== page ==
Cameras for Backcountry Skiing


Post by WildSnow.com blogger | September 10, 2005      
Photography issues for backcountry skiers.
Sunset at Shadow Lake, Wind River Mountains, Wyoming. This was shot with a Canon Digital Rebel in manual mode, with manual focus.

It’s always fun in September to see the excitement about winter’s debut. Web forum traffic drivel ratios change for the better, and we’re all starting to think about that gear we trashed last winter and still have not replaced. Or we simply want more quality and less weight.

To that end, it seems like we’re always playing around with camera options. So I was thinking a bit of camera blogging would be fun. If you’re in the market for a new cam’ here is what myself and many shooters I know look for in a digital camera:

Wide range zoom (otherwise all your shots start looking the same).

Large LCD that’s at least semi-visible in bright sunlight.

Easily invoked and used manual mode (sometimes the camera just can’t think well enough for you)

Battery system that works for your style. Proprietary rechargeables are fine for short trips. For longer expeditions you may want the simple option of AA batteries such as the Canon A series cameras provides.

If you’re truly serious, consider a lighter weight digital SLR such as the Canon Rebel. An SLR allows free flowing creativity as the view finder looks through the lens and sees exactly what the camera will shoot, thus allowing you to nail focus in difficult situations, adjust zoom exactly, etc. More, digital SLRs always have a vast variety of control that point-and-shots may not allow.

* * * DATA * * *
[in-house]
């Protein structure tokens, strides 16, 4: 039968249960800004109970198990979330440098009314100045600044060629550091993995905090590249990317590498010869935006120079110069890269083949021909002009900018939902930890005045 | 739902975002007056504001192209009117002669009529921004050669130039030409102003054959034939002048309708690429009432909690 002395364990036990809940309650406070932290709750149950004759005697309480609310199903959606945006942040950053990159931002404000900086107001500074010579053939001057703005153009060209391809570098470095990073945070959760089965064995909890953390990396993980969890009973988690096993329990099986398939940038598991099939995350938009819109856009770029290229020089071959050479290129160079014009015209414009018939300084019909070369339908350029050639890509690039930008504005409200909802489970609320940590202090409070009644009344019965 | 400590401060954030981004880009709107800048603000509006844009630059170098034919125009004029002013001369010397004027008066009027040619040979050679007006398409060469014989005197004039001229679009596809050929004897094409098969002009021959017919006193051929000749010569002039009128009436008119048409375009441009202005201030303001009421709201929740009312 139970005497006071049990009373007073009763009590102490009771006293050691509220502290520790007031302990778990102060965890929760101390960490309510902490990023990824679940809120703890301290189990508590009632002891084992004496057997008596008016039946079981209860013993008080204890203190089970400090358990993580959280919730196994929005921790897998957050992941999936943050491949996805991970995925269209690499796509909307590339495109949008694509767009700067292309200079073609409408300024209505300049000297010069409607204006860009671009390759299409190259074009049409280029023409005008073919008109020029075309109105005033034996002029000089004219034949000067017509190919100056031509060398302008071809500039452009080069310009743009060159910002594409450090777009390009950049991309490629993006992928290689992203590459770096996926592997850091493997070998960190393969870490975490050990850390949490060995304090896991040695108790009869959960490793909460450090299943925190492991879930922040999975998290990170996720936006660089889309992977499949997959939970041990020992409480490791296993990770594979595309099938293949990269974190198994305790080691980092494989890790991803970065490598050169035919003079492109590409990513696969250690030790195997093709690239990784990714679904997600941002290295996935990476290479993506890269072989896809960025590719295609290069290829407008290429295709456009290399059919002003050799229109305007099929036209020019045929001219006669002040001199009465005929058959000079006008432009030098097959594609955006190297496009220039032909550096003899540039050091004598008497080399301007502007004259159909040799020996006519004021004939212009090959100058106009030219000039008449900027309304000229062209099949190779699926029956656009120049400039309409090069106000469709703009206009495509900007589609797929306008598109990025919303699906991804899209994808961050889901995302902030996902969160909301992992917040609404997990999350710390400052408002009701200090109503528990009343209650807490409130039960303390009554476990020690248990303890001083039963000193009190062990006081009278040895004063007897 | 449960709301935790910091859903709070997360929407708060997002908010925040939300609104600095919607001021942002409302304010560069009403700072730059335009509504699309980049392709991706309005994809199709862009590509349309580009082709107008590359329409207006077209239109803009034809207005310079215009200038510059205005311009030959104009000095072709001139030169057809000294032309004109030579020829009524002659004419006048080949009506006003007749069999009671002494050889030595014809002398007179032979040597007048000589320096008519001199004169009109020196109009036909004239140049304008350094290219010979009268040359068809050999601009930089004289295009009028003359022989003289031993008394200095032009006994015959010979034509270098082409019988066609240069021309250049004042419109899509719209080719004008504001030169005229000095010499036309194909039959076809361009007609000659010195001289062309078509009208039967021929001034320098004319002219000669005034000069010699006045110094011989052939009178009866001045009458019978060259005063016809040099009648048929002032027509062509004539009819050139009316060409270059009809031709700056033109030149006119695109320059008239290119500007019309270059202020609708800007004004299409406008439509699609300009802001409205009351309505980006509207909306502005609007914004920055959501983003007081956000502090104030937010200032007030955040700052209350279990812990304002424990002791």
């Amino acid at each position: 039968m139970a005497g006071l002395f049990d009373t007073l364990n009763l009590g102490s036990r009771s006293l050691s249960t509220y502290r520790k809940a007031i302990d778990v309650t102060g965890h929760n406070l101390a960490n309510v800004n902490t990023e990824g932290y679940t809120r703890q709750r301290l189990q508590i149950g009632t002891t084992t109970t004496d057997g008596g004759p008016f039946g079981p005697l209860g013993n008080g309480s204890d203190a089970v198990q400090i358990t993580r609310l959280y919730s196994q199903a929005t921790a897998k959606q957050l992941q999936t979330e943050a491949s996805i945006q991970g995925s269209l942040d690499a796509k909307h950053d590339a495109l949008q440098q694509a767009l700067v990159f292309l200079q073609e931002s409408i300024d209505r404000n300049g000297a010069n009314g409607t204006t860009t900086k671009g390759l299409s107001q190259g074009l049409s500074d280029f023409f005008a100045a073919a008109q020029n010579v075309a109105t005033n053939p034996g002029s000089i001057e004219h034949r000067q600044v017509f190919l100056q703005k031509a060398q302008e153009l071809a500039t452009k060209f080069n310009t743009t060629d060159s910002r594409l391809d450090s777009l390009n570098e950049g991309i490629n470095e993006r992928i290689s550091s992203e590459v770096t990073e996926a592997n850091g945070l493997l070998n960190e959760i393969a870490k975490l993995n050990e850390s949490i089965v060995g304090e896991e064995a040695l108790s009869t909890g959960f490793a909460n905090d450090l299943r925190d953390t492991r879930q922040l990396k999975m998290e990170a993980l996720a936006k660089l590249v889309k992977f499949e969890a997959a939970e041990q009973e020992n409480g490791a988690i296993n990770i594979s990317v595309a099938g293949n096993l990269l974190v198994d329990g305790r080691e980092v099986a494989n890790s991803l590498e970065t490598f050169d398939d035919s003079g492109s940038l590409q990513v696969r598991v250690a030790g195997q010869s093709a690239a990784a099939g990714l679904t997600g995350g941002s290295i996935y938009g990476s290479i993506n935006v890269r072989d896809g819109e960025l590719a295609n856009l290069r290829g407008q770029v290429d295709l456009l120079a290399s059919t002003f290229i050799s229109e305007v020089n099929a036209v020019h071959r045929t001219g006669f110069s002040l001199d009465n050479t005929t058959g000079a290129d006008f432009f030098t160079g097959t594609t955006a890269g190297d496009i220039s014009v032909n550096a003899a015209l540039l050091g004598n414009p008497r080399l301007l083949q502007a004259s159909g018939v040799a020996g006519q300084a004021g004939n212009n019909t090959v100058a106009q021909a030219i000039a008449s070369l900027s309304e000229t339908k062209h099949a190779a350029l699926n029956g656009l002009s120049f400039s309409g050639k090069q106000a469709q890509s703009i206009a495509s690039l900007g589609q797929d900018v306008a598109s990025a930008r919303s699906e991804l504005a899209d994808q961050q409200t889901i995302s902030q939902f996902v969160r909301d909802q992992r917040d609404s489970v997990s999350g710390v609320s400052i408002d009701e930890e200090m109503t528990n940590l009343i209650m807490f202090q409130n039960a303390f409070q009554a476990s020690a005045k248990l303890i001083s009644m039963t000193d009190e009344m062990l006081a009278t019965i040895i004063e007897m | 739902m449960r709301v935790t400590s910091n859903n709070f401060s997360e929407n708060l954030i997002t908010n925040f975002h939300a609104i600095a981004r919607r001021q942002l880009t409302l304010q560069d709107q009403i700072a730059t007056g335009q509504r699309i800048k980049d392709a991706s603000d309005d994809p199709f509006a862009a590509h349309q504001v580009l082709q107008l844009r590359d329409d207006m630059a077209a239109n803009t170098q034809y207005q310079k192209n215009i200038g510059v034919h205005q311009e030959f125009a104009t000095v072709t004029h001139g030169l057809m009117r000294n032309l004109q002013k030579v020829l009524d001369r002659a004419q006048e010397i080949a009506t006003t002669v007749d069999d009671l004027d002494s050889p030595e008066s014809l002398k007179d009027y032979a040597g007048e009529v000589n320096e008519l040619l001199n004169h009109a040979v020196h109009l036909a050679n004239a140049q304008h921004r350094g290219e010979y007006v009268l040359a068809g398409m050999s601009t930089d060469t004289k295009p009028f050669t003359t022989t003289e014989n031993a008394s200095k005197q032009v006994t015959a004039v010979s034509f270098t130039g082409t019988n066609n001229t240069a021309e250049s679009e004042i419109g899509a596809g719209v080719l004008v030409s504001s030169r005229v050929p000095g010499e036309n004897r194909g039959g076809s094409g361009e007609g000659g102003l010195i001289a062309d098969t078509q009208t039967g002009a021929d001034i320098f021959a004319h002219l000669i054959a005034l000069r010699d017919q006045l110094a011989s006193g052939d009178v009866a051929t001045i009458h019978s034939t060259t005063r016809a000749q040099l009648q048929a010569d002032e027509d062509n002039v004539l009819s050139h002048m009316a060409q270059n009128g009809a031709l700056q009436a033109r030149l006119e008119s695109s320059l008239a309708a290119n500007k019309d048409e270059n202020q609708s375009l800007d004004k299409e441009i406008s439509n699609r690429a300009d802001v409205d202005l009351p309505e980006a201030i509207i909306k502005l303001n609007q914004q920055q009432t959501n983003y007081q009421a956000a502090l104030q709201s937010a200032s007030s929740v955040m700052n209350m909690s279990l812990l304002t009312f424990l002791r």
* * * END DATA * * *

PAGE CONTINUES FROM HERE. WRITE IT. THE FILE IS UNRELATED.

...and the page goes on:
Figure out a way to carry your camera. Smaller ones can go in any pocket. For larger rigs mount a padded pouch on your pack straps for instant access.

While the digital SLRs are tempting, many of the smaller digicams do have an amazing variety of settings. If you go that route, make sure the camera has a manual mode, and that manual focus is easy to set. Also be sure it has a “TV” mode, meaning “time value” (allows you to force a higher shutter speed for shooting action such as skiing). Once you get serious, you’ll need at least those features.

Above all, once you get a new digicam memorize all the settings by going through he manual several times. Then practice practice practice. “Film” is cheap.



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